In the future, Google says it intends to add a raft of new features, including support for other operating systems (presumably Mac and Linux), encryption, compatibility with other internet telephony standards, and versions with a user interface in languages other than English (text chat already works in any language supported by Windows).
But for now, there really isn't any compelling reason to switch. Google Talk certainly doesn't enjoy the clear advantages over competitors that Google Search or Gmail had at their introductions. Google has to do something to make its new service outstanding. After all, who wants to use a communications service that has no users?
--Simon Burns of wired.com
A free trial version of Google Talk can be found at: http://www.google.com/talk
How to set up a moon base
If money were no object, what would it take to build a moon base fit for human habitation? Nasa is looking into just that, using the Hubble Space Telescope to hunt for suitable locations. And what if they build on one of the millions of plots already "sold" by entrepreneurs?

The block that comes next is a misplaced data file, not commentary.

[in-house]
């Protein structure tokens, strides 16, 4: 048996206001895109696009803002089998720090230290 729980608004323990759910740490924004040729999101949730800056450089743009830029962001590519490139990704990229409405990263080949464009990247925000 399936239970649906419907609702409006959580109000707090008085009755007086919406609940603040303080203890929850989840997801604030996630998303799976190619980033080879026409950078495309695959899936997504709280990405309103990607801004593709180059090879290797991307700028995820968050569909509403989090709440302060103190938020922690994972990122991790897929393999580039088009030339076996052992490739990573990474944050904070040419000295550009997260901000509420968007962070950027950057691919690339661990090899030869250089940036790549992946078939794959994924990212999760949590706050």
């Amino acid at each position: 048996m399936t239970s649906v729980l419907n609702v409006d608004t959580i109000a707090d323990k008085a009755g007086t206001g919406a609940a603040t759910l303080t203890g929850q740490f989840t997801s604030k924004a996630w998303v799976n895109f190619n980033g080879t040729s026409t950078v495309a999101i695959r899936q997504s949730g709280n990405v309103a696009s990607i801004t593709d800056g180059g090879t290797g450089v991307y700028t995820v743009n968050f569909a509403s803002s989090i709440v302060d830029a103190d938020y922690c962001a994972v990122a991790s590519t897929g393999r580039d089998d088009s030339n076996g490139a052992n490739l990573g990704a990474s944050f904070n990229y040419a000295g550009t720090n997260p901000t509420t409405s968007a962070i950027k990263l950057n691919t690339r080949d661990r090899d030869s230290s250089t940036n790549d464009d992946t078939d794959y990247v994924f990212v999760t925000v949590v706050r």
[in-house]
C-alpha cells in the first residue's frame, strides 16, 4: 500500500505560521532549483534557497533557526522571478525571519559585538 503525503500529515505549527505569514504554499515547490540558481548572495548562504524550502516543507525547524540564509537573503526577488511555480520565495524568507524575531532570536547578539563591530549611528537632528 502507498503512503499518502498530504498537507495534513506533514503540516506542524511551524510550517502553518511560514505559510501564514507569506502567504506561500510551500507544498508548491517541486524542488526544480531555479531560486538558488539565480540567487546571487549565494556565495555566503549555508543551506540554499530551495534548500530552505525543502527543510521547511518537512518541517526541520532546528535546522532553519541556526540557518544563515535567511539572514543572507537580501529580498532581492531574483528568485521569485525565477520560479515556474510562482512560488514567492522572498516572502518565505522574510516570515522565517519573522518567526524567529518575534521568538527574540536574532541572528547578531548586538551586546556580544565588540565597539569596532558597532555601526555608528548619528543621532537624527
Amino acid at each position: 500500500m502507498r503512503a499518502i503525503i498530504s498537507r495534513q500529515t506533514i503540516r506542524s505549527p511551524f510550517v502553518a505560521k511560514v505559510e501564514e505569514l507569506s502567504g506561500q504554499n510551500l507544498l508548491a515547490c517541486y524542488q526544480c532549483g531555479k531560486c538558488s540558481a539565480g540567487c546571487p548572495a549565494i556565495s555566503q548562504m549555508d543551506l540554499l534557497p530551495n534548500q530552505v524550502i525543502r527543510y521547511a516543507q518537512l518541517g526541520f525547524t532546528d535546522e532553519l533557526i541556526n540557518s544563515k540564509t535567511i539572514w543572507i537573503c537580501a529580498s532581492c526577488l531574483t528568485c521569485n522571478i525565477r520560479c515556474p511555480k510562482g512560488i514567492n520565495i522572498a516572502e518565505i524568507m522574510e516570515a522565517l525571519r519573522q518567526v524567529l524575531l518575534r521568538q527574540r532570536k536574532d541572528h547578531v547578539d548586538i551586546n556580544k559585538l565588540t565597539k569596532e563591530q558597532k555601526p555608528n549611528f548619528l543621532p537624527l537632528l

It's easy - relatively - to visit to the Moon, just five days' spaceflight from the Earth. What's considerably more complicated is to set up a lunar base where humans can live, work and breathe.
That's just what Nasa is trying to do, using the Hubble Space Telescope to scout possible locations as part of George Bush's push to revisit the Moon by 2018.
Air, water and electricity are the key requirements of any habitation. Because it would be prohibitively expensive to ship out supplies, these would need to be produced on the Moon itself. For the raw materials are in plentiful - if not easily extractable - supply.
What Nasa is looking for are sites with a good supply of ilmenite, a mineral from which to extract oxygen, hydrogen and helium. As well as producing air and water, the flammable gases could be burned to generate electricity. Nasa scientists know to look for ilmenite, as it was found in soil samples brought back by the Apollo missions.
"You'd also want to use lunar rocks as building supplies - it is so costly to lift even an extra kilo of steel into space, running to many hundreds of thousands of dollars," says Professor Colin Pillinger, the planetary scientist best known for heading the ill-fated Beagle 2 mission to Mars.
"It would be not too difficult to make bricks and mortar from lunar rocks, and ilmenite would provide a nice supply of titanium, a light strong metal, and iron."
As a moon base would doubtless be involved in research, its equipment would need to be shielded from the interference spewed out by Earth's electronic chatter. This means a site on the far side of the Moon, says Professor Pillinger.
Which does rather leave its inhabitants stuck for communicating with those back home. The answer, he says, is to deploy a battery of satellites to relay messages.